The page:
Worldwide, there’s a trend toward the construction of taller wood buildings, from the Stadthaus in the UK, which includes eight stories of cross laminated timber (CLT) over one story of concrete, to the four- and five-story wood buildings now common throughout the US.
It’s being driven to a large degree by cost. While material prices fluctuate, wood almost always costs less. Plus, wood construction is fast and wood’s relative light weight reduces demand on the foundation design.
At the same time, wood offers other benefits. Wood buildings are safe. Building codes require all building systems to perform to the same level of safety, regardless of material used, and wood meets code for a range of mid-rise building types. Wood-frame buildings are also lighter and have more repetition and ductility than other structures, which means they perform well during earthquakes and high wind events. Wood buildings are versatile and adaptable. Innovative technologies continue to expand the possibilities for taller walls, longer spans and higher wood buildings. And wood is inherently green. It’s renewable and sustainable, contributes to a building’s energy efficiency, and can be used as a low-carbon alternative to steel, concrete and masonry in many mid-rise applications.
Tools & Support
If you’re working on a multi-story wood building and could use some free technical support—or you want to learn more about innovative mid-rise wood construction—email .
- Emory Point: Mixed-use complex used wood to save money and speed construction – WoodWorks
- Maximizing View and Value with Wood: Taking wood to new levels with a 5½-story podium design – WoodWorks
- Stella Apartments – Marina del Rey, CA – Luxury development includes five-story (Type IIIA) and four-story (Type VA) buildings on one podium.
- University of Washington uses of wood-frame construction to meet ambitious design goals in this award-winning five-story project – WoodWorks
- Wood Buildings Aim High: Benefits and engineering challenges of podium design – WoodWorks
- Structural, Fire Protection, and Building Envelope Professional Engineering Services for 5 and 6 Storey Wood Frame Residential Building Projects. – Association of Professional Engineers and Geoscientists of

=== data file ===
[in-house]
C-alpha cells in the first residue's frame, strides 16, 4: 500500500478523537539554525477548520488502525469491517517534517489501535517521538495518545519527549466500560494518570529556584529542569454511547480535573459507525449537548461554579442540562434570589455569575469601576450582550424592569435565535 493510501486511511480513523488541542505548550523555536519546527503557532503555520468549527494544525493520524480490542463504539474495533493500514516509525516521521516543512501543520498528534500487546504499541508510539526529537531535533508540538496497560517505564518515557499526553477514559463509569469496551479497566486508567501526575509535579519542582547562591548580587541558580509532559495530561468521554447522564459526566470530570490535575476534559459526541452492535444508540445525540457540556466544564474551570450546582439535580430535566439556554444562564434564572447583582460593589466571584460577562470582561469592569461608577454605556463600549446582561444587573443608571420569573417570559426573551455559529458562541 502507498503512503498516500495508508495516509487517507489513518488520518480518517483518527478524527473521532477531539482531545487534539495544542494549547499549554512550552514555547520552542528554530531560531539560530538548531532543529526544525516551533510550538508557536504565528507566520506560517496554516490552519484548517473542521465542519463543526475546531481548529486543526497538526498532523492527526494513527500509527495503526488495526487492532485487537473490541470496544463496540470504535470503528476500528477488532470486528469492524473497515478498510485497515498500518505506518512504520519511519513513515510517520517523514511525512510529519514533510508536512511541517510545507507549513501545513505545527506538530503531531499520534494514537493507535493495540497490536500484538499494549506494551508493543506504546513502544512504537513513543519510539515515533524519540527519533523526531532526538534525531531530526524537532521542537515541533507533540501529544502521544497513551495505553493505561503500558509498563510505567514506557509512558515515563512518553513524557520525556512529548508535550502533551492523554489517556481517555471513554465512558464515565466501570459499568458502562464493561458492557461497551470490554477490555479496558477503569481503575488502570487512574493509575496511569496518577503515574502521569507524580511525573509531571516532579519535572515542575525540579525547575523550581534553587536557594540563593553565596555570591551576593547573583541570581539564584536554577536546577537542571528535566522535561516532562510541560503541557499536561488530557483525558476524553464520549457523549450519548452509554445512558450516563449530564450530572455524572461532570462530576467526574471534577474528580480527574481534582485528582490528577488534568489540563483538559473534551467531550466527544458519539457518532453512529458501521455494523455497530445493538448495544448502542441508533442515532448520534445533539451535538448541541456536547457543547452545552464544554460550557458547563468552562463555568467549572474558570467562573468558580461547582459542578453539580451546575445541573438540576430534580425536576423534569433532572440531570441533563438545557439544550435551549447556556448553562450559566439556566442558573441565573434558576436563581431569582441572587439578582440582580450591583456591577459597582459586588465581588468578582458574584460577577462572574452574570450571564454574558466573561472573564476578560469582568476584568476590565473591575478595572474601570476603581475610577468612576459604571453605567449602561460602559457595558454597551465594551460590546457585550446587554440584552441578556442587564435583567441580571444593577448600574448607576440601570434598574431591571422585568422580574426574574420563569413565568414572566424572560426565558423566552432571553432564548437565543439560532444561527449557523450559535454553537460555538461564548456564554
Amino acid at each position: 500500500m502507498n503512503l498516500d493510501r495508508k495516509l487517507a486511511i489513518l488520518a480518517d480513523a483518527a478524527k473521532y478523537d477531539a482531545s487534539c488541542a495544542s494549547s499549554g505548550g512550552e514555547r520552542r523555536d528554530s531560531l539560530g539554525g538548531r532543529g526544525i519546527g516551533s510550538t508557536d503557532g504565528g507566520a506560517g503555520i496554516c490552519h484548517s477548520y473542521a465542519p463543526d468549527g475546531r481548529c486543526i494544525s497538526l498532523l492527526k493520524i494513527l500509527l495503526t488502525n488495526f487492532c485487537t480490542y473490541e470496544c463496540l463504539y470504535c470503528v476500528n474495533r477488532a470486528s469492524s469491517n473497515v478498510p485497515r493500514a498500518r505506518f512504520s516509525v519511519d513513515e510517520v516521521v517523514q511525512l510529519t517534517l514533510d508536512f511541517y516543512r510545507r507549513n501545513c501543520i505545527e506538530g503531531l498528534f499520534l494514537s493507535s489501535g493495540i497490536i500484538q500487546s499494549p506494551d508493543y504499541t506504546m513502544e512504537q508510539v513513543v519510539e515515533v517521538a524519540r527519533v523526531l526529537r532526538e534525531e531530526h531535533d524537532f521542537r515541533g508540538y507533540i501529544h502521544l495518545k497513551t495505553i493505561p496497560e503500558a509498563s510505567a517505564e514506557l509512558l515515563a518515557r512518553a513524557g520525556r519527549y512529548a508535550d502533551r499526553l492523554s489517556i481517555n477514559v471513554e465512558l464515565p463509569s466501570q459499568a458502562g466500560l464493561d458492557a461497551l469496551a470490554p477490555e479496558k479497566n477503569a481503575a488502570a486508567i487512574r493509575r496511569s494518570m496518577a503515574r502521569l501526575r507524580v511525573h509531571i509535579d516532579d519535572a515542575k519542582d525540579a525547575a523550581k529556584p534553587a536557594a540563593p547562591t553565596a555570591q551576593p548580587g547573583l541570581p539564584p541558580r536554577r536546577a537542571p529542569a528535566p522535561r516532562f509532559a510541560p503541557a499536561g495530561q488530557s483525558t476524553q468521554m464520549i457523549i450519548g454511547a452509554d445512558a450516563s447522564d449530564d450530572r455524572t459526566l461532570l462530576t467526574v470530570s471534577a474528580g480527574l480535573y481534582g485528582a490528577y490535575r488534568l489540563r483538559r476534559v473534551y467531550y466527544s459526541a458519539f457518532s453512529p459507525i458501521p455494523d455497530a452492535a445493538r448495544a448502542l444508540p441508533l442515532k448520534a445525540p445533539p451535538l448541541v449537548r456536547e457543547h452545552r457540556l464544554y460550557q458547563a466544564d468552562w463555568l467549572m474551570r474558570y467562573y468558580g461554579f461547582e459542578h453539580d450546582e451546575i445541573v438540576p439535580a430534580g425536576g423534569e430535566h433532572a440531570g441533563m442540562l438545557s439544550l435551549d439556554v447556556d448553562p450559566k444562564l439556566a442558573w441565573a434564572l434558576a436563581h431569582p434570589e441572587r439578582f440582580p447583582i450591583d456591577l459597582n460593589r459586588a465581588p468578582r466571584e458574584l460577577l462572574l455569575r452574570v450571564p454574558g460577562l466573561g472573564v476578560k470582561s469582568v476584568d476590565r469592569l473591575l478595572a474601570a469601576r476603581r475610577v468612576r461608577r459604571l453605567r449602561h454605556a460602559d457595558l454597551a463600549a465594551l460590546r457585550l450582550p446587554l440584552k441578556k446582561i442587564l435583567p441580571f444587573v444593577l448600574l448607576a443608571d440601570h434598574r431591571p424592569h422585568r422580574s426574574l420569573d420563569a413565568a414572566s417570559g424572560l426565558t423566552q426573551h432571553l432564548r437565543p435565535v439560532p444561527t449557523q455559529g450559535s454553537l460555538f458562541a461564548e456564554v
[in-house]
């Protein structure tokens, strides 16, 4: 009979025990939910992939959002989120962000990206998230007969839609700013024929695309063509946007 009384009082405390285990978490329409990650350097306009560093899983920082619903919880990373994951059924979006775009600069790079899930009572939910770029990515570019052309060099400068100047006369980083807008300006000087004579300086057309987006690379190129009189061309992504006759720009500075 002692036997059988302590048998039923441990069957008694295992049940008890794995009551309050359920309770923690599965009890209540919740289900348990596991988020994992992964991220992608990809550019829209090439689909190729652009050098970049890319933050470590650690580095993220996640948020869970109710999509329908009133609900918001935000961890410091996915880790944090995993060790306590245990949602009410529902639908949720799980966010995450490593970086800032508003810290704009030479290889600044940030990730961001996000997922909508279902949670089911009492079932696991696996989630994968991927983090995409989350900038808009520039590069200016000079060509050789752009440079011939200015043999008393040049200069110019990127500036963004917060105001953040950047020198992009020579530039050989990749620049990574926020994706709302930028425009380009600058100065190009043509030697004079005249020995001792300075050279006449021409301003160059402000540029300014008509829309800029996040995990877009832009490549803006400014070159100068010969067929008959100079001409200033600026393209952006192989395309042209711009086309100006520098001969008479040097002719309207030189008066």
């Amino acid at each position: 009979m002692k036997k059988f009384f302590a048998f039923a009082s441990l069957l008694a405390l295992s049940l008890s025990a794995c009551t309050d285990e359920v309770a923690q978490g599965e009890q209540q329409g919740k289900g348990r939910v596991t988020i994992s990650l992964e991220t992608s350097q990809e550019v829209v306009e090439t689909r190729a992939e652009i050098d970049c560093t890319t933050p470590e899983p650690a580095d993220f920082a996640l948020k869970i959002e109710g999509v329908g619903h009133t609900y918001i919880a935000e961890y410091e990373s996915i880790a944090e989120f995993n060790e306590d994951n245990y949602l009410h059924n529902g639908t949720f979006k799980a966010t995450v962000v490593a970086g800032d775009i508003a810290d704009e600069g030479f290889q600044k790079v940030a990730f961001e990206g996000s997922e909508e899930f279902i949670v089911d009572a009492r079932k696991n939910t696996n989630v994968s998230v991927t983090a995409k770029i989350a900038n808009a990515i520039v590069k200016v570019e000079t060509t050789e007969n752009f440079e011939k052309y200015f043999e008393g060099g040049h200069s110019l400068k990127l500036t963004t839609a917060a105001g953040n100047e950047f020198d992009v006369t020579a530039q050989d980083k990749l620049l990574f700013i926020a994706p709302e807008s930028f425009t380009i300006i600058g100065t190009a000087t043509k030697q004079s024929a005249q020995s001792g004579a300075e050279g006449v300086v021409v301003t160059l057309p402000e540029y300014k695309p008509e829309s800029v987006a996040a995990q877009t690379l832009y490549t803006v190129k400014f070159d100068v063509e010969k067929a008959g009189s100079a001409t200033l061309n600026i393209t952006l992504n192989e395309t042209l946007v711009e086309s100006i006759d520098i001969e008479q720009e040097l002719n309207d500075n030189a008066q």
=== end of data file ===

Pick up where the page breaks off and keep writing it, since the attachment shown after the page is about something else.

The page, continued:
BC Technical and Practice Bulletin
- Multi-story Wood-frame Construction – Kevin Cheung, Western Wood Products Association (WWPA)
- Multifamily Developers Turn to Wood-Frame Construction to Cut Costs – Multifamily Executive
- Deflection Limits for Wood Studs Backing Brick Veneer – Structure Magazine
- Engineering Considerations for Taller Podium Buildings – Structural Engineer Magazine
- Use of Wood Podium Helps Cut Costs, Reduce Construction Time – Retail Design and Construction Today
- Multi-Story Wood Construction (1.00 HSW/SD AIA Credit) – Architectural Record
- What to Build Now (Wood Podium) – Multi-Housing News Online
Presentations & Videos
- Wood Podium Mixed-use Design: Lessons from an Architectural Case Study – Michael F. Malinowski, AIA, Applied Architecture Inc.
- Six-storey Wood-frame Buildings in BC Interior of Capstone Shake Table Test Kobe, Japan – CWC
- NEESWood Capstone Shake Table Test –
Naohito Kawai, Building Research Institute
- Advanced Wood Framing– Scott Nyseth, PE – Miyamoto International
- Designing the World’s Tallest Mixed-use Wood Building – Andrew Waugh – Waugh Thistleton Architects, UK
- European Experience: Construction and Testing of a Six-story Wood-frame Building – Dr. Vahik Enjily, BSc, PhD, CEng, FIStructE, FICE, MIMechE, FIWSc – Building Research Establishment (BRE), UK
- 5-over-1 – High-rise Podium Structures – Dominic Matteri, PE, Project Manager, Miyamoto International, Portland, OR
- Lateral Systems for Multi-unit Construction – Doug Hohbach, SE, Principal, Hohbach-Lewin, Inc., Palo Alto, CA
- Continuous Tie-down Systems for Multi-story Construction – Lisa McGurty, PE, Senior Engineering Project Manager, Simpson Strong-Tie, Pleasanton, CA
- Mixed Media: Four Stories of Wood over Concrete Podium Slab – Douglas S. Thompson, PE, SE, SECB,
STB Structural Engineers, Inc.